3. Next, I changed the ownership and permissions on the sasl_passwd file to protect it from unauthorized access.

sudo chown root:root /etc/postfix/sasl_passwd
sudo chmod 600 /etc/postfix/sasl_passwd

4. Finally, I created a database file from the contents of the sasl_passwd file:

sudo postmap hash:/etc/postfix/sasl_passwd

There we go: postfix now uses the Comcast mail gateway, and operates on port 587 rather than 25 (because spammers would never be able to do that, right? Yeeeeaaaahhhhhh…).

(Note: this is Postfix 2.5.5 under Fedora 10.)

Sunday, 2008-02-10

Update on the Nokia n810

Filed under: Linux,Technology — bblackmoor @ 11:35

Nokia n810I have been using the Nokia n810 for a few weeks now, and I am going to soften my criticism of it a bit. What the n810 does, it does really well. I am able to check my email, chat through Pidgin, and research on the web any time I am near a wireless hotspot.

The n810 has become my lifeline to my wife, my mother (who is having serious health problems), and my colleagues across the world. Suffice to say that I have turned around completely on the n810. No, it doesn’t replace my Palm — nowhere near. But it does keep me connected to my friends and loved ones, and at this time in my life I couldn’t really live without that.

Monday, 2008-01-21

Verdict on the Nokia n810: fail

Filed under: Linux,Technology — bblackmoor @ 17:53

Nokia n810I was very excited to get my hands on a n810. I have been virtually drooling over them since I first read about them last autumn, and mine finally arrived last week.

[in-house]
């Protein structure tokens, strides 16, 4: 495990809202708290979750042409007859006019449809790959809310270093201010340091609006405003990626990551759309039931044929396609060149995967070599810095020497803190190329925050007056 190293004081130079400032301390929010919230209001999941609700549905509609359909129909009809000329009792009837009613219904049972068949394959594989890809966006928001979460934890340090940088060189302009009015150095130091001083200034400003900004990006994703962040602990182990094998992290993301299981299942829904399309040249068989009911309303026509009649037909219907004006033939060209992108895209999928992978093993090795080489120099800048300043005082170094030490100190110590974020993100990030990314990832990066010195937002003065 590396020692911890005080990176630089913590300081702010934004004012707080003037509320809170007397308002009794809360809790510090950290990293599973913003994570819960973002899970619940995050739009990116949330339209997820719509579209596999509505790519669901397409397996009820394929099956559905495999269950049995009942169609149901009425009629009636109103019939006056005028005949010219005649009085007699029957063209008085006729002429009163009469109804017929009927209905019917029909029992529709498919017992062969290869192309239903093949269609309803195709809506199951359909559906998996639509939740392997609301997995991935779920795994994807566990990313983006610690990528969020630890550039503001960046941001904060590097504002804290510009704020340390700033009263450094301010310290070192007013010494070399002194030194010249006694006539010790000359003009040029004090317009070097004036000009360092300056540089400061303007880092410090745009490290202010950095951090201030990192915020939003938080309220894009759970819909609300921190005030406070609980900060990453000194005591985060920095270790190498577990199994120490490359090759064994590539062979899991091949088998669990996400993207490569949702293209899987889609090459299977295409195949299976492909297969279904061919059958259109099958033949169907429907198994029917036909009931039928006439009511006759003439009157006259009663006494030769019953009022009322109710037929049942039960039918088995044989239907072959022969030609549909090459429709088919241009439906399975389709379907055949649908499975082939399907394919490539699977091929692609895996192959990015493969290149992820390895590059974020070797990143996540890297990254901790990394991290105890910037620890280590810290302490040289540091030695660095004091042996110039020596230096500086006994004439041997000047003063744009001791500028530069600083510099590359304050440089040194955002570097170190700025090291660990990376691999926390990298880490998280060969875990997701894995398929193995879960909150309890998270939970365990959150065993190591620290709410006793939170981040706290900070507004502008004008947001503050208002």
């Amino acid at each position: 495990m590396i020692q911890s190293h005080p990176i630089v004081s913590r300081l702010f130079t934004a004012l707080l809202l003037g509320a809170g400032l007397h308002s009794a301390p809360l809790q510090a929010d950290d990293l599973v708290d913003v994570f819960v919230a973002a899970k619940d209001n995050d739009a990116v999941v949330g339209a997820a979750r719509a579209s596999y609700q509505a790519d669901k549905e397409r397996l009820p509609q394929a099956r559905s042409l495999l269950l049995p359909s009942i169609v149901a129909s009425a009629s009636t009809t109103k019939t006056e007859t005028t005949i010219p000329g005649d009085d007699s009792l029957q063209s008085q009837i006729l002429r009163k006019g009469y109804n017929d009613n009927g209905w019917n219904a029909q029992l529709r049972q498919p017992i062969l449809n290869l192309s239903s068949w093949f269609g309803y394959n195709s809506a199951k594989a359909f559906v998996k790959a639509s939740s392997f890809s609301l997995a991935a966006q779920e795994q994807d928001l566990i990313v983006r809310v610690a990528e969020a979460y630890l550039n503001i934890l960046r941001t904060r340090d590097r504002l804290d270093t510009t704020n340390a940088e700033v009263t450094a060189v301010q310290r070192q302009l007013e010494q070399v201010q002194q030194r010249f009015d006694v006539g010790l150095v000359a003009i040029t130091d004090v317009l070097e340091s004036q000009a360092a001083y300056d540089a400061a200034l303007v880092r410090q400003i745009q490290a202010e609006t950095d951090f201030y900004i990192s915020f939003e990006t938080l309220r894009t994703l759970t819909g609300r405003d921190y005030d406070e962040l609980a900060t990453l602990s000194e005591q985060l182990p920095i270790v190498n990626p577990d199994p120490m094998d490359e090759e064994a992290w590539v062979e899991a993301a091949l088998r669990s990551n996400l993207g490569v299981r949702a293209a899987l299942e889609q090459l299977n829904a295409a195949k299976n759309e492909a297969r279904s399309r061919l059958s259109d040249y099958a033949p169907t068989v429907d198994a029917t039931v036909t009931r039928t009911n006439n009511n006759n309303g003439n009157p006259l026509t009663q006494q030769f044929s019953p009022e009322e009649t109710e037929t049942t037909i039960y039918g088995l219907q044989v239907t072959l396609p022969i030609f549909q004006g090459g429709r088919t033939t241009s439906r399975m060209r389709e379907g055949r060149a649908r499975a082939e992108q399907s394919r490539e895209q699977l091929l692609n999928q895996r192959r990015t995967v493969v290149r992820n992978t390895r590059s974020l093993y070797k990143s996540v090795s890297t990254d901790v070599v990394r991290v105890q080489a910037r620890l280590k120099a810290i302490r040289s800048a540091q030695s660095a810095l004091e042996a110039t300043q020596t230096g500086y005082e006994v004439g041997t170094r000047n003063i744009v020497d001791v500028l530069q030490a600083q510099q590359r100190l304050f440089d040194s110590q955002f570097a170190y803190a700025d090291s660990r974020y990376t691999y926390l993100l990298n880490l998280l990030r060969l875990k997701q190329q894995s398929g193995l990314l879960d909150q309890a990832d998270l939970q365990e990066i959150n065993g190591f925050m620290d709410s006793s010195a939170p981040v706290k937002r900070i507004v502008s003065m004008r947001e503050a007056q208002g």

Unfortunately, not only does it not do what I have been using my Palm for for the better part of a decade, it also does not do what I would want a Linux handheld to do.

No desktop sync, no decent PIM apps, and the Garnet VM is, shall we say, not a replacement for a real Palm (not even close). So it won’t replace my Palm T5.

Meanwhile, I can’t install or compile the vast majority of Linux applications, including Shadow Plan, OpenOffice, and a host of others. So it won’t take the place of a laptop, even for such a basic task as working on a report while riding the train to work.

What it does do very well is surf the web. If you happen to be standing near a WiFi hotspot. Whee.

I am returning mine. Maybe some day there will be a Linux handheld that can replace my Palm T5, but the Nokia n810 is not it.

What I do not understand is why this is so difficult to accomplish. PIMs are not new. Desktop sync is not new. Palm has been doing it for years. We have better hardware, faster processors, higher-resolution screens, better batteries, more memory than anyone has ever had before. So what’s the obstacle? Where is the Linux based Palm-killer? Not even “killer” — merely “replacement”. Where is it? Where?